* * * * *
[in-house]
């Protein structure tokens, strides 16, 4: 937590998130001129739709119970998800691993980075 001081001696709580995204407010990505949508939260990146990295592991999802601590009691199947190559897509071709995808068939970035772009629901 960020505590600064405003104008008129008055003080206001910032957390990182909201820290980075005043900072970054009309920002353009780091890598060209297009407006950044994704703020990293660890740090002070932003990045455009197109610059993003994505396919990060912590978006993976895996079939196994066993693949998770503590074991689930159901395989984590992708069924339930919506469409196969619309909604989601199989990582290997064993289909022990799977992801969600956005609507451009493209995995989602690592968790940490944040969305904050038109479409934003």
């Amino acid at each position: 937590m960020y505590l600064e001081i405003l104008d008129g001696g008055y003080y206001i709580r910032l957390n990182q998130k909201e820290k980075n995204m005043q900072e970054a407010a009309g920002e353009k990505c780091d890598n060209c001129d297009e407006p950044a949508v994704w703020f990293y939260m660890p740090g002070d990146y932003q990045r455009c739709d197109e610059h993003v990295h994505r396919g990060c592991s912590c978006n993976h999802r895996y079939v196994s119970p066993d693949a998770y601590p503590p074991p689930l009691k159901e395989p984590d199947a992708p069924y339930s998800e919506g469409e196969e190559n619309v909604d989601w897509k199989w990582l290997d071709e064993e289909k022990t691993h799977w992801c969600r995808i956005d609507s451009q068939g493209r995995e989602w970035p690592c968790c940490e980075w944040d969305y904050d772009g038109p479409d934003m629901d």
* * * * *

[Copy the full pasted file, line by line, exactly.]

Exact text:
[in-house]
């Protein structure tokens, strides 16, 4: 937590998130001129739709119970998800691993980075 001081001696709580995204407010990505949508939260990146990295592991999802601590009691199947190559897509071709995808068939970035772009629901 960020505590600064405003104008008129008055003080206001910032957390990182909201820290980075005043900072970054009309920002353009780091890598060209297009407006950044994704703020990293660890740090002070932003990045455009197109610059993003994505396919990060912590978006993976895996079939196994066993693949998770503590074991689930159901395989984590992708069924339930919506469409196969619309909604989601199989990582290997064993289909022990799977992801969600956005609507451009493209995995989602690592968790940490944040969305904050038109479409934003």
């Amino acid at each position: 937590m960020y505590l600064e001081i405003l104008d008129g001696g008055y003080y206001i709580r910032l957390n990182q998130k909201e820290k980075n995204m005043q900072e970054a407010a009309g920002e353009k990505c780091d890598n060209c001129d297009e407006p950044a949508v994704w703020f990293y939260m660890p740090g002070d990146y932003q990045r455009c739709d197109e610059h993003v990295h994505r396919g990060c592991s912590c978006n993976h999802r895996y079939v196994s119970p066993d693949a998770y601590p503590p074991p689930l009691k159901e395989p984590d199947a992708p069924y339930s998800e919506g469409e196969e190559n619309v909604d989601w897509k199989w990582l290997d071709e064993e289909k022990t691993h799977w992801c969600r995808i956005d609507s451009q068939g493209r995995e989602w970035p690592c968790c940490e980075w944040d969305y904050d772009g038109p479409d934003m629901d």